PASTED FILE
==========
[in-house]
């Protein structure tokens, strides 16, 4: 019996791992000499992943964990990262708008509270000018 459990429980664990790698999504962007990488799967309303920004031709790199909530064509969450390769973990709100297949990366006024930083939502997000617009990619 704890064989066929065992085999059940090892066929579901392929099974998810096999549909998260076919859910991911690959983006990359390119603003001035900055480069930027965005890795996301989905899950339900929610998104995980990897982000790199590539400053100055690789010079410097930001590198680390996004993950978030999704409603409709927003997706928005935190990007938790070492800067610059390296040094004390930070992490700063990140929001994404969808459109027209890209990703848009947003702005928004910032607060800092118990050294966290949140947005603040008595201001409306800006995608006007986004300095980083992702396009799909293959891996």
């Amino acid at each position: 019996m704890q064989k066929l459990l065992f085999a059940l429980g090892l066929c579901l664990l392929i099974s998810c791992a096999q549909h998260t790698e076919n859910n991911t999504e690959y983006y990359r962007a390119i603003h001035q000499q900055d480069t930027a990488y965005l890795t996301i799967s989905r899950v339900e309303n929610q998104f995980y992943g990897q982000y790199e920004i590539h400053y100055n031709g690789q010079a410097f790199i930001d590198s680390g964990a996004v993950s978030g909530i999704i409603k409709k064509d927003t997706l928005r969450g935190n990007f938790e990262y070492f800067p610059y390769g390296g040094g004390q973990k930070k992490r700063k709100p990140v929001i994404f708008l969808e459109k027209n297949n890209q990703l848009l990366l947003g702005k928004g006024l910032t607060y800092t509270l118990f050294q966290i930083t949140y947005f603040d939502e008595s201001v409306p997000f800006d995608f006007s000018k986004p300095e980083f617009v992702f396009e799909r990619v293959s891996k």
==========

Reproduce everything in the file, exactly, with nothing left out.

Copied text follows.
[in-house]
């Protein structure tokens, strides 16, 4: 019996791992000499992943964990990262708008509270000018 459990429980664990790698999504962007990488799967309303920004031709790199909530064509969450390769973990709100297949990366006024930083939502997000617009990619 704890064989066929065992085999059940090892066929579901392929099974998810096999549909998260076919859910991911690959983006990359390119603003001035900055480069930027965005890795996301989905899950339900929610998104995980990897982000790199590539400053100055690789010079410097930001590198680390996004993950978030999704409603409709927003997706928005935190990007938790070492800067610059390296040094004390930070992490700063990140929001994404969808459109027209890209990703848009947003702005928004910032607060800092118990050294966290949140947005603040008595201001409306800006995608006007986004300095980083992702396009799909293959891996």
């Amino acid at each position: 019996m704890q064989k066929l459990l065992f085999a059940l429980g090892l066929c579901l664990l392929i099974s998810c791992a096999q549909h998260t790698e076919n859910n991911t999504e690959y983006y990359r962007a390119i603003h001035q000499q900055d480069t930027a990488y965005l890795t996301i799967s989905r899950v339900e309303n929610q998104f995980y992943g990897q982000y790199e920004i590539h400053y100055n031709g690789q010079a410097f790199i930001d590198s680390g964990a996004v993950s978030g909530i999704i409603k409709k064509d927003t997706l928005r969450g935190n990007f938790e990262y070492f800067p610059y390769g390296g040094g004390q973990k930070k992490r700063k709100p990140v929001i994404f708008l969808e459109k027209n297949n890209q990703l848009l990366l947003g702005k928004g006024l910032t607060y800092t509270l118990f050294q966290i930083t949140y947005f603040d939502e008595s201001v409306p997000f800006d995608f006007s000018k986004p300095e980083f617009v992702f396009e799909r990619v293959s891996k």